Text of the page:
To be perfectly honest, this isn’t something which gets a lot of “air time” anymore. Most liberal theologians and probably a similar majority of postmoderns theologians and otherwise) see the sacred-secular divide as a false dichotomy. Nowhere in Scripture or in proper readings of the great works of the Church, they claim, is any distinction made between what is holy and what is worldly. In Christ, all things have been redeemed, and any attempt to split the two is a reversal to an Old Testament sort of legalism — or so the argument goes. Others, ignoring the concepts of original sin, the fall, and total depravity, read the creation narrative in Genesis 1, note that God has called all things good, and declares that if God called it good, who are we to disagree? Surely all things are holy. At best, trying to say otherwise is simply a poor attempt to juxtapose a sort of Platonic/Aristotelian dualism onto a Christian view of reality.

Well . . . no.

Concepts of holy and unholy, sacred and profane pervade both Testaments of Scripture. The entire book of Leviticus is dedicated towards creating a priesthood and a community of faith which is holy. Even though a portion of Leviticus, namely chapters seventeen to twenty-six (or twenty-seven depending on your perspective) is called the Holiness Code, personal holiness is truly the theme of the entire book, from the opening chapters on sacrifices onward. But the concept of holiness doesn’t start so late in the game as the third book of the Bible; it begins in the second chapter. Genesis 2:3 says, “Then God blessed the seventh day and made it holy, because on it he rested from all the work of creating that he had done.” The seventh day is holy: it is different, special, “other” than the first six days. It is a day which is blessed and pleasing to God. Of course, immediately following chapter two is the account of the fall, the first sin of our first parents. From Genesis 3 onward, the Bible becomes the record of a holy God seeking relationship with a sinful people and through that relationship make them holy as He is holy.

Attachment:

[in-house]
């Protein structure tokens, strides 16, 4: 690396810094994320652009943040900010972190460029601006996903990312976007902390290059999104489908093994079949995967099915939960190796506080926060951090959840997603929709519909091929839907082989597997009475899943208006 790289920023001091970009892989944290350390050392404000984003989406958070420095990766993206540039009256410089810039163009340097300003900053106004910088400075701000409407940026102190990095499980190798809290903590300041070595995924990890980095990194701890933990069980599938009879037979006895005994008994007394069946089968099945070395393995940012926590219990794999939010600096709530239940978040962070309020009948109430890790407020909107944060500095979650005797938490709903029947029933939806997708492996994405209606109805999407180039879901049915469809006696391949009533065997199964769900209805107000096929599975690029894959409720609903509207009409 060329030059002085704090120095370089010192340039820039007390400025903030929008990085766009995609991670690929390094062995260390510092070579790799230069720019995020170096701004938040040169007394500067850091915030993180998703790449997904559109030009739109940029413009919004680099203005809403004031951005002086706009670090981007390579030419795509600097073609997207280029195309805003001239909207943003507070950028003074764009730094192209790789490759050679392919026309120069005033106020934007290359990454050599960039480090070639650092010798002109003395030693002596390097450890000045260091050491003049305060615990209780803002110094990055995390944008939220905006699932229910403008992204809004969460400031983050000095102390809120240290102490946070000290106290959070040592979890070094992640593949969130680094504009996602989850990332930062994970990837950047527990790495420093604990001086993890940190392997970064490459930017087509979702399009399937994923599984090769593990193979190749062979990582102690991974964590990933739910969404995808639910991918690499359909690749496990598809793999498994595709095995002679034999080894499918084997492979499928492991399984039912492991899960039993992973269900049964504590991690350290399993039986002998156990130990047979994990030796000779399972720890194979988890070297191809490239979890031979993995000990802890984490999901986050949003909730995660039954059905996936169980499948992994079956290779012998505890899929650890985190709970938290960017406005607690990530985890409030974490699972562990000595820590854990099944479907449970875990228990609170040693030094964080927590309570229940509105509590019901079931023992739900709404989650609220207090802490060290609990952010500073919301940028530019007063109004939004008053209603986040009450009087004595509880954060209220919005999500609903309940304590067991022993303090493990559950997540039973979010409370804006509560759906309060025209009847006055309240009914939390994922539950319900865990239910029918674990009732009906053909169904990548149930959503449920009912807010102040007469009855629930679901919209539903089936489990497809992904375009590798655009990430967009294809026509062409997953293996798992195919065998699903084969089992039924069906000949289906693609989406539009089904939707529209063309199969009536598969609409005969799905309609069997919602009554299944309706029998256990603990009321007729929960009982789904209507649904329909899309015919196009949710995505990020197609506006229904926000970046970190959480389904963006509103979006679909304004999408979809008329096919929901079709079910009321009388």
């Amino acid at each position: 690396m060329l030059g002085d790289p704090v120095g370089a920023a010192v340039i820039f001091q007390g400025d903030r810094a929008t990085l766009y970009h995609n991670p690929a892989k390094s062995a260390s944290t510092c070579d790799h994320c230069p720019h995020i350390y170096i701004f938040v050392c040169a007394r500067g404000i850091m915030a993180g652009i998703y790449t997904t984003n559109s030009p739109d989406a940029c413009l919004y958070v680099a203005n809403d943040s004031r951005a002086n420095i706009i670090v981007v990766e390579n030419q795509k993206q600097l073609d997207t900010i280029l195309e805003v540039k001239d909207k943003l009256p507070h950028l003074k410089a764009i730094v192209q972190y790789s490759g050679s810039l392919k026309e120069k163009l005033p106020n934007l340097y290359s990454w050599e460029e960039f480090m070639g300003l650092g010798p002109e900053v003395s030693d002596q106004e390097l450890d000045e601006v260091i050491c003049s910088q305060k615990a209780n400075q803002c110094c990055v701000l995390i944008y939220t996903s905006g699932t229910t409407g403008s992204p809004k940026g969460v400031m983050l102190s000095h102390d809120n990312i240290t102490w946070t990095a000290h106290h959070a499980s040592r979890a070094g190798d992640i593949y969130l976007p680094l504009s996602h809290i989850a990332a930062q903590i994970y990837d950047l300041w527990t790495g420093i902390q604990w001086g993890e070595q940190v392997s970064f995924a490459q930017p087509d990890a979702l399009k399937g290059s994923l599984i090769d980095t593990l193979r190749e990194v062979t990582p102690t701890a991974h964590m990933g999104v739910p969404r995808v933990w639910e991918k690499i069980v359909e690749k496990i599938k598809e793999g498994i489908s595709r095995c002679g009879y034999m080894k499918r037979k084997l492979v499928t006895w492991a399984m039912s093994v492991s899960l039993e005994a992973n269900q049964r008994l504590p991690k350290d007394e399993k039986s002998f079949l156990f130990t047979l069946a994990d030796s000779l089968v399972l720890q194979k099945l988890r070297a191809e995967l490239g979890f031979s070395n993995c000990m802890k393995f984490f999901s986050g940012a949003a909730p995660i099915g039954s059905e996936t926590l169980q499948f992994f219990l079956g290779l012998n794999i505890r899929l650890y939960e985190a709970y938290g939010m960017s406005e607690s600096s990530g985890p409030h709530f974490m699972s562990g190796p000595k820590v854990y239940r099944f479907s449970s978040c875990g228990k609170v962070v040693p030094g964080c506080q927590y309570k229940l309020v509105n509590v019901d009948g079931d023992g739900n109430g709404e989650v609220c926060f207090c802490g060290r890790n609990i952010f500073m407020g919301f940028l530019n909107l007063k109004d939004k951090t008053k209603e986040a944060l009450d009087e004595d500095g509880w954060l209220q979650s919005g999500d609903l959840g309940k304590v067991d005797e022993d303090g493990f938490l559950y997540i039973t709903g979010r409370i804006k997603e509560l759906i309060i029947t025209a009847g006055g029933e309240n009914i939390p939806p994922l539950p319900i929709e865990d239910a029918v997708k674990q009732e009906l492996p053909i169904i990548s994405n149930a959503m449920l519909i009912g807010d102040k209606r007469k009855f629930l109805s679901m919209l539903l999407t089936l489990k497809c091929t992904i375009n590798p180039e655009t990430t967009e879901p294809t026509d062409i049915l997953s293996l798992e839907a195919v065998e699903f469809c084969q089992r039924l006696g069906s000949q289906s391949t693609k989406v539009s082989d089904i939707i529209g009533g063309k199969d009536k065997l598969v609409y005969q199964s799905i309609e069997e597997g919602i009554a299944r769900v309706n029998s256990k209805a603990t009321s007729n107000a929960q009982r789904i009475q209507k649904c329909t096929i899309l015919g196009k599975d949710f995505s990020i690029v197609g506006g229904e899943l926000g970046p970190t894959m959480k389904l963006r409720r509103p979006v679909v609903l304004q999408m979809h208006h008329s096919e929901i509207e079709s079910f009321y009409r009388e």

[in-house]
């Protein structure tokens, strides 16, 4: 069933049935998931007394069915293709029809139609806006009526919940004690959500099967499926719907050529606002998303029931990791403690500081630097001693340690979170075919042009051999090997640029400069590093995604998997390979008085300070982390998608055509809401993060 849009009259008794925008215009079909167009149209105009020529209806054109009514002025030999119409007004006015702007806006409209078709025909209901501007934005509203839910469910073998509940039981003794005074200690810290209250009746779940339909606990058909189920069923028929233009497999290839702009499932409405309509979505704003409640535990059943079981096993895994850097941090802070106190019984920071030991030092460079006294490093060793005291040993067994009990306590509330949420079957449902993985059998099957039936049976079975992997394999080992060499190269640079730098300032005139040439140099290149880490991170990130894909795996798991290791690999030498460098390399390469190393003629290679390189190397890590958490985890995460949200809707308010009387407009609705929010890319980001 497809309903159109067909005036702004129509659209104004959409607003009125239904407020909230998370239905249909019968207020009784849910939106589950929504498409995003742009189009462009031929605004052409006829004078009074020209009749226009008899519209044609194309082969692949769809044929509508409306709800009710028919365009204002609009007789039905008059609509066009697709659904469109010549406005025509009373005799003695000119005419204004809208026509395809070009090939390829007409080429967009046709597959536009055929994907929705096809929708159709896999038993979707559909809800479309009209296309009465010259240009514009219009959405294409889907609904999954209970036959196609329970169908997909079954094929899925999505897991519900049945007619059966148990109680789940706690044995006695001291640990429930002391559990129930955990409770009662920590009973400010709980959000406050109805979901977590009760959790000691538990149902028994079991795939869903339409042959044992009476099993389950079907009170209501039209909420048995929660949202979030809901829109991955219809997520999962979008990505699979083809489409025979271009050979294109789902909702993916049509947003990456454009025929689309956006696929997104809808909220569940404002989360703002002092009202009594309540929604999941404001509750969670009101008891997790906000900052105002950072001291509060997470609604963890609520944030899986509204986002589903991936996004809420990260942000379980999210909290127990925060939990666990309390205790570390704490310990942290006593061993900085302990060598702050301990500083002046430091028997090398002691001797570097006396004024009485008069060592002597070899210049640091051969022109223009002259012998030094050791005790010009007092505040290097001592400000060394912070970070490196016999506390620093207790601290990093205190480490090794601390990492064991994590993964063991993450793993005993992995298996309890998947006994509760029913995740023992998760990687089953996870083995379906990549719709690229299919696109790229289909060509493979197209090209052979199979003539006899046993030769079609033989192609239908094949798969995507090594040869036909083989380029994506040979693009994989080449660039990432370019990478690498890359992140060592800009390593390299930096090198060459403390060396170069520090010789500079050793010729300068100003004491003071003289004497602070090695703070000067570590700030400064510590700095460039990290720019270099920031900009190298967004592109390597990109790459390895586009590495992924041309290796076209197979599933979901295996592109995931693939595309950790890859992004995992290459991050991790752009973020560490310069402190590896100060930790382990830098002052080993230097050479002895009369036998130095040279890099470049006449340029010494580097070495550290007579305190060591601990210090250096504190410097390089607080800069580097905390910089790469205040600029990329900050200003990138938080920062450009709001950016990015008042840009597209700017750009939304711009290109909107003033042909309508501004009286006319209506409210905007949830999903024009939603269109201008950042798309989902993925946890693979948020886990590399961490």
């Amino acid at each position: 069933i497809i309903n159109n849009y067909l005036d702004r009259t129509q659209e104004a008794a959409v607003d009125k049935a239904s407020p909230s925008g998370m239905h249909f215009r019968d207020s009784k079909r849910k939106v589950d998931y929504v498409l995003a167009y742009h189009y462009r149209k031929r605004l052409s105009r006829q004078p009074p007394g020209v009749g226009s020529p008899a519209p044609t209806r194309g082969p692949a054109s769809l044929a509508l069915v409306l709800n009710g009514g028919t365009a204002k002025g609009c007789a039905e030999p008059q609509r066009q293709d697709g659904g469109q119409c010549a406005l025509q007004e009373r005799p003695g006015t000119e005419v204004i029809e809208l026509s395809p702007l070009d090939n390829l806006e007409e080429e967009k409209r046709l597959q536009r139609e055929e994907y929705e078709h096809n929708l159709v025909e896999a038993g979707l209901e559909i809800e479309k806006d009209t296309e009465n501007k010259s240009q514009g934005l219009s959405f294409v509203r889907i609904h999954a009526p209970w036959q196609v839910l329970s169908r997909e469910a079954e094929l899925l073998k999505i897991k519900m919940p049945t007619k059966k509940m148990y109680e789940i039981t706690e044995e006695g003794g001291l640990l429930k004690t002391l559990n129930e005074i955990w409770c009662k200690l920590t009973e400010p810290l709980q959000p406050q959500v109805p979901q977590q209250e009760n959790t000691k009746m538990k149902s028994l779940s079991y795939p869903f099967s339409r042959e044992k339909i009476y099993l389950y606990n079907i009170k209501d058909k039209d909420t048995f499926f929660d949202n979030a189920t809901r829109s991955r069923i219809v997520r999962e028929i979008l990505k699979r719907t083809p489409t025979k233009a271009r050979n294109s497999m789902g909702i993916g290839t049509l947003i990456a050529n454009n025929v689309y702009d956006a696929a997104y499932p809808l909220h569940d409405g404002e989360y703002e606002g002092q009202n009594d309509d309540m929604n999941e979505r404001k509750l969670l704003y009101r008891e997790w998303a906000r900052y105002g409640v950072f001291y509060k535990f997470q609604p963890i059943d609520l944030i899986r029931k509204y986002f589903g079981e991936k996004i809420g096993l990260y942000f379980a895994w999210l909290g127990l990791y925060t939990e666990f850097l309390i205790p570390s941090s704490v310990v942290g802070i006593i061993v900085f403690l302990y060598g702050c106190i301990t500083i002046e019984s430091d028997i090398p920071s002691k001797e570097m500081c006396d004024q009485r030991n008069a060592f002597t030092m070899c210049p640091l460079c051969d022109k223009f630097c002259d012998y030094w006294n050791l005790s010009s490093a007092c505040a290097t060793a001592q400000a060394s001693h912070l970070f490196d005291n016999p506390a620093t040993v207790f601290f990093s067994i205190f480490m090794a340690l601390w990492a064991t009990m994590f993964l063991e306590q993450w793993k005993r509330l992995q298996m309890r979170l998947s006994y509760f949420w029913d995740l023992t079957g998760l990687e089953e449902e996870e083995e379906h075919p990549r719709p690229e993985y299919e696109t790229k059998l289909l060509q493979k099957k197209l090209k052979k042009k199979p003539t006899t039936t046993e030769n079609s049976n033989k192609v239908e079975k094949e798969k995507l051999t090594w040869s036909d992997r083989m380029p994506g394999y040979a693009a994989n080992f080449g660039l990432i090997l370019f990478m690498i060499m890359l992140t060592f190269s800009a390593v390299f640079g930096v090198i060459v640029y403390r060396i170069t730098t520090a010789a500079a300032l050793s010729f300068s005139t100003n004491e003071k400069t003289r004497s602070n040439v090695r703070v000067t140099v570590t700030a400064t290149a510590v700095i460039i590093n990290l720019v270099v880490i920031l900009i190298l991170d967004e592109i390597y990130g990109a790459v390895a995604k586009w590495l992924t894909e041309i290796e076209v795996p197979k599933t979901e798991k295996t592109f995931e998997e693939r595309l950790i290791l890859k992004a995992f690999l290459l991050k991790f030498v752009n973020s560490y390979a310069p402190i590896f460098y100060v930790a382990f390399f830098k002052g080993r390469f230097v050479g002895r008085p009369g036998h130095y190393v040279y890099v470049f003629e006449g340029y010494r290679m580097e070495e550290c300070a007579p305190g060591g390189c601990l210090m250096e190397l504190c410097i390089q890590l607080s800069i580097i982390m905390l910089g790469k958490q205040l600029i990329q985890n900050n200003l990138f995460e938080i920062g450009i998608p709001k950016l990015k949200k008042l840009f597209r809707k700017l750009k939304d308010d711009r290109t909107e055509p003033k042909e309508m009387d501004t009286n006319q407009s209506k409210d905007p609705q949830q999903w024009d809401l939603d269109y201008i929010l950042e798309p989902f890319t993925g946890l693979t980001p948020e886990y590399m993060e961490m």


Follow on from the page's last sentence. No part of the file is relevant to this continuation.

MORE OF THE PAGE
In fact, that’s an explicit command of the Holiness Code: “‘Be holy because I, the Lord your God, am holy” (Lev. 19:2).

Several times throughout the rest of the Bible, God states His holiness. It is given as the reason for specific calls to action, and it’s given as a model for us to emulate. Skipping ahead to the New Testament, Jesus in Matthew 5:48 calls us to holiness again: “Be perfect, therefore, as your heavenly Father is perfect.” 1 Peter 1:13-25 is all about calling Christians to live a holy life, and v. 16 is even a direct quotation of Lev. 19:2. We are to be a holy people if we are to truly be Christians. So what does the holy look like?

Defined positively, it is to bear the fruit of the Spirit listed in Galatians 5:22-23: love, joy, peace, patience, kindness, goodness, faithfulness, gentleness, and self-control (bonus points if you just sang the song in your head; I know I did). Striving to be Christ-like is another way to look at it. Both of these are possible because of the presence of the Holy Spirit dwelling within every believer (I mean, come on: “Holy” is literally in his name!). To be holy is to demonstrate the qualities which makes God holy.

Defined negatively, holiness is the absence of sin, the forgoing of what is considered unholy/profane/desecrating/secular. Paul loves his lists, so just as he listed the fruit of the Spirit in his epistle to the church in Galatia, he also gives a list of things which are inherently sinful: “The acts of the flesh are obvious: sexual immorality, impurity and debauchery; idolatry and witchcraft; hatred, discord, jealousy, fits of rage, selfish ambition, dissensions, factions and envy; drunkenness, orgies, and the like” (Gal. 5:19-21a). The list here isn’t meant to be comprehensive, but paradigmatic; things like these would also be considered sinful and unholy. Paul’s point is that human behavior can generally be classified into one of two categories: that of the flesh (or world or devil) and that of the Holy Spirit.

Earlier in his letter to the Romans, Paul also discusses the relationship between the Christian and sin. The short version is that Christians shouldn’t have a relationship with sin other than “Yes, I used to do these things, but now I am free from their power and dominion.” Romans 6:1-14 is a key passage in this discussion, but I want to quote only a single verse directly: “Do not offer any part of yourself to sin as an instrument of wickedness, but rather offer yourselves to God as those who have been brought from death to life; and offer every part of yourself to him as an instrument of righteousness” (v. 13). After the great virtues of faith, hope, and love, I would say personal holiness is paramount in keeping a proper relationship with God — and I believe such holiness will flow out of faith and love (and probably hope, too). Christians can no longer act the way they did before salvation; they cannot act the same as the rest of the world. We must act in ways which are holy, ways which allow people to see the Holy Spirit who lives within us.